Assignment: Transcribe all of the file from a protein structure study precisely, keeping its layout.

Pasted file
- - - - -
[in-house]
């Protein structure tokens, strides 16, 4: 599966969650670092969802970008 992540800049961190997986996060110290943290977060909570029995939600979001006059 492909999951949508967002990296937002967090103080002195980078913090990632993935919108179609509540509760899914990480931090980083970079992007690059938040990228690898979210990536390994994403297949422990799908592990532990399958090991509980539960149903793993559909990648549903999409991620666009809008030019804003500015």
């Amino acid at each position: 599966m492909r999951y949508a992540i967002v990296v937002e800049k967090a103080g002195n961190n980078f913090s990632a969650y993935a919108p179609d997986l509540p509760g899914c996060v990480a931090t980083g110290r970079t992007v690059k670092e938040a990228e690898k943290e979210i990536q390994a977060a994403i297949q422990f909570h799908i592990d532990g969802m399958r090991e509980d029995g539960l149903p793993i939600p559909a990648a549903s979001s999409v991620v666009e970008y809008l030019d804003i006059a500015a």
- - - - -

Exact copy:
[in-house]
């Protein structure tokens, strides 16, 4: 599966969650670092969802970008 992540800049961190997986996060110290943290977060909570029995939600979001006059 492909999951949508967002990296937002967090103080002195980078913090990632993935919108179609509540509760899914990480931090980083970079992007690059938040990228690898979210990536390994994403297949422990799908592990532990399958090991509980539960149903793993559909990648549903999409991620666009809008030019804003500015």
């Amino acid at each position: 599966m492909r999951y949508a992540i967002v990296v937002e800049k967090a103080g002195n961190n980078f913090s990632a969650y993935a919108p179609d997986l509540p509760g899914c996060v990480a931090t980083g110290r970079t992007v690059k670092e938040a990228e690898k943290e979210i990536q390994a977060a994403i297949q422990f909570h799908i592990d532990g969802m399958r090991e509980d029995g539960l149903p793993i939600p559909a990648a549903s979001s999409v991620v666009e970008y809008l030019d804003i006059a500015a």